Search Images Maps Play YouTube News Gmail Drive More »
Sign in
Screen reader users: click this link for accessible mode. Accessible mode has the same essential features but works better with your reader.

Patents

  1. Advanced Patent Search
Publication numberUS7652055 B2
Publication typeGrant
Application numberUS 12/145,541
Publication dateJan 26, 2010
Filing dateJun 25, 2008
Priority dateJul 2, 2007
Fee statusLapsed
Also published asCA2691082A1, CN101687812A, EP2173720A2, US20090018180, WO2009003868A2, WO2009003868A3
Publication number12145541, 145541, US 7652055 B2, US 7652055B2, US-B2-7652055, US7652055 B2, US7652055B2
InventorsGuido Galley, Katrin Groebke Zbinden, Roger Norcross, Henri Stalder
Original AssigneeHoffman-La Roche Inc.
Export CitationBiBTeX, EndNote, RefMan
External Links: USPTO, USPTO Assignment, Espacenet
2-imidazolines
US 7652055 B2
Abstract
The present invention relates to compounds of formula I

wherein
  • X—Y, R1, and n are as defined herein and to their pharmaceutically active salts. Compounds of formula I have a good affinity to the trace amine associated receptors (TAARs), especially for TAAR1 and are useful for the treatment of depression, anxiety disorders, bipolar disorder, attention deficit hyperactivity disorder (ADHD), stress-related disorders, psychotic disorders such as schizophrenia, neurological diseases such as Parkinson's disease, neurodegenerative disorders such as Alzheimer's disease, epilepsy, migraine, hypertension, substance abuse and metabolic disorders such as eating disorders, diabetes, diabetic complications, obesity, dyslipidemia, disorders of energy consumption and assimilation, disorders and malfunction of body temperature homeostasis, disorders of sleep and circadian rhythm, and cardiovascular disorders.
Images(28)
Previous page
Next page
Claims(20)
1. A compound of formula I
wherein
X—Y is CH(R3)—N(R2)—, —NH—NH—, —O—CHR3—, —CHR3—O—, —S—CHR3, —CHR3—S— or —CHR3—CHR3′—;
R1 is hydrogen,
halogen,
lower alkyl,
lower alkoxy,
—(CH2)o-phenyl optionally substituted by lower alkoxy,
—(CH2)o—C(O)-phenyl optionally substituted by lower alkoxy,
—(CH2)o—O-phenyl optionally substituted by lower alkoxy,
—(CH2)o—O-phenyl,
CF3,
cycloalkyl,
NO2,
amino or
hydroxy;
R2 is hydrogen,
lower alkyl,
phenyl optionally substituted by hydroxy or benzyl;
R3 and R3′ are each independently
Hydrogen
or
benzyl;
Ar is phenyl,
naphthyl,
benzofuranyl or
benzo[1,3]dioxolyl;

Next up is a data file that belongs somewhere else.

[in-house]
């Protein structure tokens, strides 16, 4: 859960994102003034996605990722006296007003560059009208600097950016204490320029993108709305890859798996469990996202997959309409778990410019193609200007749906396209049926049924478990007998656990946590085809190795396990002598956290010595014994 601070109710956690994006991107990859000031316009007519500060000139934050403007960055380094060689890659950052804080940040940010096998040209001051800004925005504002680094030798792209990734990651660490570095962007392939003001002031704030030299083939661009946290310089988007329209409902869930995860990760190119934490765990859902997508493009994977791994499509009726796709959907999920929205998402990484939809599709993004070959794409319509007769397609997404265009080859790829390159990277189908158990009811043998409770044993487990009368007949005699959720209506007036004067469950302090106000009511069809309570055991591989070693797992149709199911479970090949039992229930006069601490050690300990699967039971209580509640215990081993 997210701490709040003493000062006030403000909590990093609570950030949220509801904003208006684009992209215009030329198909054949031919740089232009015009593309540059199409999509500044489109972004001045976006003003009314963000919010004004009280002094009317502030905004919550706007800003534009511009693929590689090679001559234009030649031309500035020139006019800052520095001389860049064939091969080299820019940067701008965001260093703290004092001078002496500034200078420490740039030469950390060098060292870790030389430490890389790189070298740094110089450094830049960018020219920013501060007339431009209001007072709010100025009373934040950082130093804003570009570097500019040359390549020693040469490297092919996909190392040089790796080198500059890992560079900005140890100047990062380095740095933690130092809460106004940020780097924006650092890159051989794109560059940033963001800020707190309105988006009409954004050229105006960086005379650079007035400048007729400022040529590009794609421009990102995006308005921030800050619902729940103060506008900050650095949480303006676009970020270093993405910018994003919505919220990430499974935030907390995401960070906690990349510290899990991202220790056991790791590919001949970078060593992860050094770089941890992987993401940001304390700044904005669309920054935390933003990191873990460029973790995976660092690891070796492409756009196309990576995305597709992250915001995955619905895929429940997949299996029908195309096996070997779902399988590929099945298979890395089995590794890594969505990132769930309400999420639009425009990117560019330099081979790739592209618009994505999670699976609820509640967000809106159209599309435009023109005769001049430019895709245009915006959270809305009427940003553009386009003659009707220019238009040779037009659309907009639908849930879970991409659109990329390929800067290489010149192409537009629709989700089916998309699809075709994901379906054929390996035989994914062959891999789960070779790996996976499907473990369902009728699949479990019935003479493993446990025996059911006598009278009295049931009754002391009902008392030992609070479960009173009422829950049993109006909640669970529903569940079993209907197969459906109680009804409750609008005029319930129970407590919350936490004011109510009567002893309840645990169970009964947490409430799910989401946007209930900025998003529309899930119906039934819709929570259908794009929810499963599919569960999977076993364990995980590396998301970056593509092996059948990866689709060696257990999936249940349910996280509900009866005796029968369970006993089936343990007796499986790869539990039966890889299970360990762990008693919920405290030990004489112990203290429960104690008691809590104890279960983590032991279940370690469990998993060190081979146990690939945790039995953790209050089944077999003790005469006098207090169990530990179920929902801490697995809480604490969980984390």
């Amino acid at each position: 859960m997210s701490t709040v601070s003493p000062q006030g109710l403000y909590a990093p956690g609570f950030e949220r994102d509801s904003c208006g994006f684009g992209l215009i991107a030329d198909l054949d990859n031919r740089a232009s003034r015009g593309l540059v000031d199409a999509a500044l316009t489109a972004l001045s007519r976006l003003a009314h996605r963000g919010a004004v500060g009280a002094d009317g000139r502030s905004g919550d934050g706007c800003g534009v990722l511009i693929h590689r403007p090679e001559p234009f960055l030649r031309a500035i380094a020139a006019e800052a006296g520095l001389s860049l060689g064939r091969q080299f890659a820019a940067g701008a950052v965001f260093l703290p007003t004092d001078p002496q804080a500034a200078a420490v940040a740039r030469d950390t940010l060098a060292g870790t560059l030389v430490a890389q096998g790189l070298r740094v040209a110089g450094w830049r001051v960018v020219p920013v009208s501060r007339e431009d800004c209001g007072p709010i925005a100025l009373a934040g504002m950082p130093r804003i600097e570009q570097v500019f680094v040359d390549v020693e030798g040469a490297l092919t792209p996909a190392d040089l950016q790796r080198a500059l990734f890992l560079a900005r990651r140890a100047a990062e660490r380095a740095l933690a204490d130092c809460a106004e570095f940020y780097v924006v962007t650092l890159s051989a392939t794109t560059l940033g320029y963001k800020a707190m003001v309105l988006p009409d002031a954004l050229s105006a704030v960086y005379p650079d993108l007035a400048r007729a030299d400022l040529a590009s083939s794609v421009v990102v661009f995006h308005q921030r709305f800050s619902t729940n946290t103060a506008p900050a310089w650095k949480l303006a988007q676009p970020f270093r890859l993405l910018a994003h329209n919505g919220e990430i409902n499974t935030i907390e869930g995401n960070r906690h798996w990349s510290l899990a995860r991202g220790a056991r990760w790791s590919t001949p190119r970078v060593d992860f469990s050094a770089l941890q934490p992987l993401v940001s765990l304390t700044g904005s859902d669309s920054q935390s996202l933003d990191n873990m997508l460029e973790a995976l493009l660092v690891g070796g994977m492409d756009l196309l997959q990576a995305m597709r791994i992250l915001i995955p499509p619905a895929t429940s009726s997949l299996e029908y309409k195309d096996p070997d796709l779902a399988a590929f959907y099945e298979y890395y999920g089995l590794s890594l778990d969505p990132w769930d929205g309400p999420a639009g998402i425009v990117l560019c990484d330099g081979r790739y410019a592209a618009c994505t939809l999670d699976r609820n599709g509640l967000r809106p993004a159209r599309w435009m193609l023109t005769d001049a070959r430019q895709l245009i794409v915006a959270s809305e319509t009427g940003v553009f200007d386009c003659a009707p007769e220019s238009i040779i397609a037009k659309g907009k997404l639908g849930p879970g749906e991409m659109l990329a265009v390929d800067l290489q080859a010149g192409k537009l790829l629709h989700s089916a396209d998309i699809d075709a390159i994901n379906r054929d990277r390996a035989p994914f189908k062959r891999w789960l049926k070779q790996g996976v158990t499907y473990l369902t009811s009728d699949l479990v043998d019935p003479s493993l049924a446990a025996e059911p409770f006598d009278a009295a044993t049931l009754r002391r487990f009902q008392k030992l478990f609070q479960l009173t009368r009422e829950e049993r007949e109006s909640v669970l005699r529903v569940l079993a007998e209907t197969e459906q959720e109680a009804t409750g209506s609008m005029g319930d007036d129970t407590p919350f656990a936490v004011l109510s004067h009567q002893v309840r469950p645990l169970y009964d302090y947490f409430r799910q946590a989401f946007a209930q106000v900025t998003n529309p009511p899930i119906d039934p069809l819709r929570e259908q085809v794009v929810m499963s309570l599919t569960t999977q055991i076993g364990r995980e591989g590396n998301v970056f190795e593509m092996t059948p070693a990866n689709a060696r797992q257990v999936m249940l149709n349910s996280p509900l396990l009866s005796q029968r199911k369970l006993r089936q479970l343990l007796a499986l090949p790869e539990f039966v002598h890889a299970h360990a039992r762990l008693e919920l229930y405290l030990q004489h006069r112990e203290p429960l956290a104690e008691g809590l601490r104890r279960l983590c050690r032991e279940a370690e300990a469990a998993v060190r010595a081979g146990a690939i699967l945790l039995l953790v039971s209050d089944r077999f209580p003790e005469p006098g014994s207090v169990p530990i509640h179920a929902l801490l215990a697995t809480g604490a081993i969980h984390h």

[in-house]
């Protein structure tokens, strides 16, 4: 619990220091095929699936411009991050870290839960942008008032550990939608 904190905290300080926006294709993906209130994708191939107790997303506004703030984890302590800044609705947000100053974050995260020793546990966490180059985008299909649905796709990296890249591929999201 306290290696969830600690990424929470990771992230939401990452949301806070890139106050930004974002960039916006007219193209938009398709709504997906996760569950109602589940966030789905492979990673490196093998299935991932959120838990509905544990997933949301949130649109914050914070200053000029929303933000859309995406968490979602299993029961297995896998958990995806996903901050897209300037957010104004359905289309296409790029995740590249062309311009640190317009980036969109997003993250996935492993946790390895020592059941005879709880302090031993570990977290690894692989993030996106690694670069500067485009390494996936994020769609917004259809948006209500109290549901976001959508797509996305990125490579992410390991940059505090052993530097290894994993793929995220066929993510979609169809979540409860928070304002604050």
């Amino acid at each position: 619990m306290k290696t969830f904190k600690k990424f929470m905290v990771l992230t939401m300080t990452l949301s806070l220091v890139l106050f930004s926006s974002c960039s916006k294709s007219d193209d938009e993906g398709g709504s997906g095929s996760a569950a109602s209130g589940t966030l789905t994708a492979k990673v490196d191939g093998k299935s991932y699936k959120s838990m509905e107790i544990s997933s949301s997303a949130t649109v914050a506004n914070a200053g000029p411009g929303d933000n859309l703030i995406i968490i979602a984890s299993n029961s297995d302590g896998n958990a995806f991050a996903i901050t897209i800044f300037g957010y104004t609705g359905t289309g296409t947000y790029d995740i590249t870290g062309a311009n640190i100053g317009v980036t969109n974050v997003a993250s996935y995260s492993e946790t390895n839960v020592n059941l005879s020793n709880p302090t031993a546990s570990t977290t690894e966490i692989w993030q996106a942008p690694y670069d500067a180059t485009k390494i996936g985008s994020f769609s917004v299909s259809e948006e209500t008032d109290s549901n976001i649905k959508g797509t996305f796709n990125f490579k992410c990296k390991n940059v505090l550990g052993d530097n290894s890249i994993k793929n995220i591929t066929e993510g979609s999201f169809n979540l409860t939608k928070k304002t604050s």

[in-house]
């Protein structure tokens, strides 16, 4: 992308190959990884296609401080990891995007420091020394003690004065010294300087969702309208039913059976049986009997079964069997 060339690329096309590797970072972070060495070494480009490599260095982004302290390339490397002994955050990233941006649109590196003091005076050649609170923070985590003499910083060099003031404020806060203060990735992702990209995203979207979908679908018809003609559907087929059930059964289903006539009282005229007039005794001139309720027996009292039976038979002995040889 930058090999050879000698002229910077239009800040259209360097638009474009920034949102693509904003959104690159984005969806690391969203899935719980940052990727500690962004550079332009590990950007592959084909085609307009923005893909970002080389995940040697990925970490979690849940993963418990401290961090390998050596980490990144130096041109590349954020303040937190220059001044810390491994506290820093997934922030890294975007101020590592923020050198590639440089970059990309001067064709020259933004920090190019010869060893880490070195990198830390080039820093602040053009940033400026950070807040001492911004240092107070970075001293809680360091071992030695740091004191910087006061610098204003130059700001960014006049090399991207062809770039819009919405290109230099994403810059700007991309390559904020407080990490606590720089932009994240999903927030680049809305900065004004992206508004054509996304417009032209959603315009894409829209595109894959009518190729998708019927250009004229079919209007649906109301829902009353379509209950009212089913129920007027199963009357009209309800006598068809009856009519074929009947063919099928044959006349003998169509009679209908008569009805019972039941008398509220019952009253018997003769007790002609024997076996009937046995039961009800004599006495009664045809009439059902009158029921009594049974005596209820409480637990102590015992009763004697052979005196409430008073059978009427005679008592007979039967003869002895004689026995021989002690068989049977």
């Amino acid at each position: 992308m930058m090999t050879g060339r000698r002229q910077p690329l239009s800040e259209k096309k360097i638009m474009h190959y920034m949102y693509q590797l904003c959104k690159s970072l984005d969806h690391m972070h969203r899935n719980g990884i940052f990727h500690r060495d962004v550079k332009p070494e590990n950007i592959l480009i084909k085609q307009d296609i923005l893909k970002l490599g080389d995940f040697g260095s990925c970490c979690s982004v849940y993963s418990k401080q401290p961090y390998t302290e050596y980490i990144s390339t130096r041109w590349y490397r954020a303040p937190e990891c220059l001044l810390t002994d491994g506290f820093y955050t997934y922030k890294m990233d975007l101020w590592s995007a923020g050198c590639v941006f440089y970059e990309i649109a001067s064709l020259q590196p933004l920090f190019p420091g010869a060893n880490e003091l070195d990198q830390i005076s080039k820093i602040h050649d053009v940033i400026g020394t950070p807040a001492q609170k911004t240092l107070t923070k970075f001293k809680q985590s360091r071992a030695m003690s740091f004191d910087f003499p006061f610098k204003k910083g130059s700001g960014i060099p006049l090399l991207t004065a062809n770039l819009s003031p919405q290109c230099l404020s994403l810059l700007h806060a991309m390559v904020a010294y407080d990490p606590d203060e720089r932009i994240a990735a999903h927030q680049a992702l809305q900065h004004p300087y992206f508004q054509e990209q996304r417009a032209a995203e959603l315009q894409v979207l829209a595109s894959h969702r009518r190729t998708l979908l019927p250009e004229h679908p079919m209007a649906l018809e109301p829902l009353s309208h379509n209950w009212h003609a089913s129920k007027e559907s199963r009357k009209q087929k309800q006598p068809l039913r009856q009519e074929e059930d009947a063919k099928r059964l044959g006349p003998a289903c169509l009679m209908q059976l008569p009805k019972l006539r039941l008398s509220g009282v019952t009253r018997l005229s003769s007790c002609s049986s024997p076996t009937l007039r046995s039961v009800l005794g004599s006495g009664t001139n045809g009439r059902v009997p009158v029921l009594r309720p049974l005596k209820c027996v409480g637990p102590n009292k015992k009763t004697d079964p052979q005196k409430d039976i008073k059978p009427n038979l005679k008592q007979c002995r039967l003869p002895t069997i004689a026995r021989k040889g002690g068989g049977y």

n is 0, 1, 2, 3 or 4; and
o is 0, 1, 2, 3
or a pharmaceutically active salt thereof, with the exception of the following compounds:
2-(4-benzyl-phenoxymethyl)-4,5-dihydro-1H-imidazole,
2-(4-phenethyl-phenoxymethyl)-4,5-dihydro-1H-imidazole,
2-(2,3,6-trimethyl-phenoxymethyl)-4,5-dihydro-1H-imidazole,
2-(2,6-dichloro-phenoxymethyl)-4,5-dihydro-1H-imidazole,
2-(2-chloro-phenoxymethyl)-4,5-dihydro-1H-imidazole,
2-(biphenyl-2-yloxymethyl)-4,5-dihydro-1H-imidazole,
2-(2,3-dichloro-phenoxymethyl)-4,5-dihydro-1H-imidazole,
2-(biphenyl-4-yloxymethyl)-4,5-dihydro-1H-imidazole,
2-(2-methoxy-phenoxymethyl)-4,5-dihydro-1H-imidazole,
2-(naphthalen-2-yloxymethyl)-4,5-dihydro-1H-imidazole,
2-(4-chloro-phenoxymethyl)-4,5-dihydro-1H-imidazole,
2-(3-trifluoromethyl-phenoxymethyl)-4,5-dihydro-1H-imidazole,
2-(2,4-dichloro-phenoxymethyl)-4,5-dihydro-1H-imidazole,
2-[1-(2-benzyloxy-phenoxy)-2-phenyl-ethyl]-4,5-dihydro-1H-imidazole,
2-(2-cyclopropyl-phenoxymethyl)-4,5-dihydro-1H-imidazole,
2-(3-chloro-phenoxymethyl)-4,5-dihydro-1H-imidazole,
2-phenoxymethyl-4,5-dihydro-1H-imidazole,
2-phenethyl-4,5-dihydro-1H-imidazole,
N-(3-chloro-2-methyl-phenyl)-N′-(4,5-dihydro-1H-imidazol-2-yl)-hydrazine,
benzyl-(4,5-dihydro-1H-imidazol-2-yl)-amine,
2-(3,4-dichloro-phenylsulfanylmethyl)-4,5-dihydro-1H-imidazole,
2-(2,4-dichloro-benzylsulfanyl)-4,5-dihydro-1H-imidazole,
2-(3-chloro-4-propoxy-benzylsulfanyl)-4,5-dihydro-1H-imidazole,
2-(3-nitro-4-propoxy-benzylsulfanyl)-4,5-dihydro-1H-imidazole,
2-benzylsulfanyl-4,5-dihydro-1H-imidazole,
2-(2-chloro-6-fluoro-benzylsulfanyl)-4,5-dihydro-1H-imidazole,
2-(3-chloro-4-ethoxy-benzylsulfanyl)-4,5-dihydro-1H-imidazole,
2-(2,6-dichloro-benzylsulfanyl)-4,5-dihydro-1H-imidazole, and
2-(3,4-dichloro-benzylsulfanyl)-4,5-dihydro-1H-imidazole.
2. A compound of claim 1, wherein Ar is phenyl.
3. A compound of claim 2, wherein X—Y is —O—CHR3—.
4. A compound of claim 3, selected from the group consisting of
2-(2-chloro-phenoxymethyl)-4,5-dihydro-1H-imidazole,
2-(2,3-dichloro-phenoxymethyl)-4,5-dihydro-1H-imidazole,
2-(3-trifluoromethyl-phenoxymethyl)-4,5-dihydro-1H-imidazole,
2-[1-(2,6-dichloro-phenoxy)-ethyl]-4,5-dihydro-1H-imidazole,
2-[4-(4-isopropoxy-phenoxymethyl)-phenoxymethyl]-4,5-dihydro-1H-imidazole,
2-(3-benzyl-phenoxymethyl)-4,5-dihydro-1H-imidazole,
2-[4-(3-phenyl-propyl)-phenoxymethyl]-4,5-dihydro-1H-imidazole,
2-(2-chloro-3-trifluoromethyl-phenoxymethyl)-4,5-dihydro-1H-imidazole,
2-(2,3-difluoro-phenoxymethyl)-4,5-dihydro-1H-imidazole,
4-(4,5-dihydro-1H-imidazol-2-ylmethoxy)-2,3-dimethyl-phenol and
2-(3,4-dichloro-phenoxymethyl)-4,5-dihydro-1H-imidazole.
5. A compound of claim 2, wherein X—Y is —NH—NH—.
6. A compounds of claim 5, selected from the group consisting of N-(3-chloro-2-methyl-phenyl)-N′-(4,5-dihydro-1H-imidazol-2-yl)-hydrazine and N-(4,5-dihydro-1H-imidazol-2-yl)-N′-(3,4-dimethyl-phenyl)-hydrazine.
7. A compound of claim 2, wherein X—Y is —S—CHR3—.
8. A compound of claim 7, which compound is 2-(2,3-dichloro-phenylsulfanylmethyl)-4,5-dihydro-1H-imidazole.
9. A compound of claim 1, wherein Ar is benzofuranyl.
10. A compound of claim 9, wherein X—Y is —N(R2)—CHR3—.
11. A compound of formula I according to claim 10, which compound is (4,5-dihydro-1H-imidazol-2-ylmethyl)-(4-methyl-benzofuran-5-yl)-amine.
12. A compound of claim 9, wherein X—Y is —O—CHR3.
13. A compound of formula I according to claim 12, which compound is 2-(benzofuran-6-yloxymethyl)-4,5-dihydro-1H-imidazole.